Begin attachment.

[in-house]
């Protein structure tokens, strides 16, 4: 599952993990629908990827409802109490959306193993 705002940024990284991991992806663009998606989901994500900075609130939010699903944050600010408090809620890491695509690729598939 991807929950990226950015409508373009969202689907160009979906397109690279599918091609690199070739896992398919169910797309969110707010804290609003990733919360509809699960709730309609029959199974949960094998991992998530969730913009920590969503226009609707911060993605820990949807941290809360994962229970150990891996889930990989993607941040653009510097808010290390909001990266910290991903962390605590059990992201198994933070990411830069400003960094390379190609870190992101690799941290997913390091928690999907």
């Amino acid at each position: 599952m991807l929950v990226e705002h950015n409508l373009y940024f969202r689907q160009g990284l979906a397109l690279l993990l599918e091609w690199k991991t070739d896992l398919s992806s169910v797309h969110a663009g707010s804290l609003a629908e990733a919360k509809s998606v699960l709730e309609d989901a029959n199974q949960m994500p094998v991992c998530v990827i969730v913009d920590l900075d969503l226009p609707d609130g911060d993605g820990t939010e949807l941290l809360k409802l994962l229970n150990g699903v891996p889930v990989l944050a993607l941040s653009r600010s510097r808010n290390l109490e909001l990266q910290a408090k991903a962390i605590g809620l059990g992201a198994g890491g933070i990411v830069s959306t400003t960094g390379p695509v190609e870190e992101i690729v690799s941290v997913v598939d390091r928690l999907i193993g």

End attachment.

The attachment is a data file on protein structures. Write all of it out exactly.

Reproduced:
[in-house]
């Protein structure tokens, strides 16, 4: 599952993990629908990827409802109490959306193993 705002940024990284991991992806663009998606989901994500900075609130939010699903944050600010408090809620890491695509690729598939 991807929950990226950015409508373009969202689907160009979906397109690279599918091609690199070739896992398919169910797309969110707010804290609003990733919360509809699960709730309609029959199974949960094998991992998530969730913009920590969503226009609707911060993605820990949807941290809360994962229970150990891996889930990989993607941040653009510097808010290390909001990266910290991903962390605590059990992201198994933070990411830069400003960094390379190609870190992101690799941290997913390091928690999907």
């Amino acid at each position: 599952m991807l929950v990226e705002h950015n409508l373009y940024f969202r689907q160009g990284l979906a397109l690279l993990l599918e091609w690199k991991t070739d896992l398919s992806s169910v797309h969110a663009g707010s804290l609003a629908e990733a919360k509809s998606v699960l709730e309609d989901a029959n199974q949960m994500p094998v991992c998530v990827i969730v913009d920590l900075d969503l226009p609707d609130g911060d993605g820990t939010e949807l941290l809360k409802l994962l229970n150990g699903v891996p889930v990989l944050a993607l941040s653009r600010s510097r808010n290390l109490e909001l990266q910290a408090k991903a962390i605590g809620l059990g992201a198994g890491g933070i990411v830069s959306t400003t960094g390379p695509v190609e870190e992101i690729v690799s941290v997913v598939d390091r928690l999907i193993g």